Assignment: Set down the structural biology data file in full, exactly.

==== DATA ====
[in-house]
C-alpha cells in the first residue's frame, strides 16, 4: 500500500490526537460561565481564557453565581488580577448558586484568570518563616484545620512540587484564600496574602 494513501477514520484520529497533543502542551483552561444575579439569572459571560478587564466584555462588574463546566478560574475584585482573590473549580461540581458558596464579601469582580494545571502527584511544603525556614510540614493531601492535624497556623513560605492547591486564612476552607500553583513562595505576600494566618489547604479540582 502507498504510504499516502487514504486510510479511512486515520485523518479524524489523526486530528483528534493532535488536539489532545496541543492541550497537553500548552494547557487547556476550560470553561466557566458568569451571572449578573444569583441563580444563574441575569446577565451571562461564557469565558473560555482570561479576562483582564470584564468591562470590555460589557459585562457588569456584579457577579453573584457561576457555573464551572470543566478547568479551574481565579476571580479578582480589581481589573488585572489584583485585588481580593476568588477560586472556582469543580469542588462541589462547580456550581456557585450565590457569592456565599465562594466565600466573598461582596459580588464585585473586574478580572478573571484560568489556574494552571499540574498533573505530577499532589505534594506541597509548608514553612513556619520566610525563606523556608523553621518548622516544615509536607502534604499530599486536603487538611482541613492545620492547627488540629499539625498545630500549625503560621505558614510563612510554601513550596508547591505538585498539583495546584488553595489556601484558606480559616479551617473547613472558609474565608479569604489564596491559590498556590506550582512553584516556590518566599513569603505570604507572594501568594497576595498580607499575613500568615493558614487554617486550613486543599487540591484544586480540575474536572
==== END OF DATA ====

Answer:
[in-house]
C-alpha cells in the first residue's frame, strides 16, 4: 500500500490526537460561565481564557453565581488580577448558586484568570518563616484545620512540587484564600496574602 494513501477514520484520529497533543502542551483552561444575579439569572459571560478587564466584555462588574463546566478560574475584585482573590473549580461540581458558596464579601469582580494545571502527584511544603525556614510540614493531601492535624497556623513560605492547591486564612476552607500553583513562595505576600494566618489547604479540582 502507498504510504499516502487514504486510510479511512486515520485523518479524524489523526486530528483528534493532535488536539489532545496541543492541550497537553500548552494547557487547556476550560470553561466557566458568569451571572449578573444569583441563580444563574441575569446577565451571562461564557469565558473560555482570561479576562483582564470584564468591562470590555460589557459585562457588569456584579457577579453573584457561576457555573464551572470543566478547568479551574481565579476571580479578582480589581481589573488585572489584583485585588481580593476568588477560586472556582469543580469542588462541589462547580456550581456557585450565590457569592456565599465562594466565600466573598461582596459580588464585585473586574478580572478573571484560568489556574494552571499540574498533573505530577499532589505534594506541597509548608514553612513556619520566610525563606523556608523553621518548622516544615509536607502534604499530599486536603487538611482541613492545620492547627488540629499539625498545630500549625503560621505558614510563612510554601513550596508547591505538585498539583495546584488553595489556601484558606480559616479551617473547613472558609474565608479569604489564596491559590498556590506550582512553584516556590518566599513569603505570604507572594501568594497576595498580607499575613500568615493558614487554617486550613486543599487540591484544586480540575474536572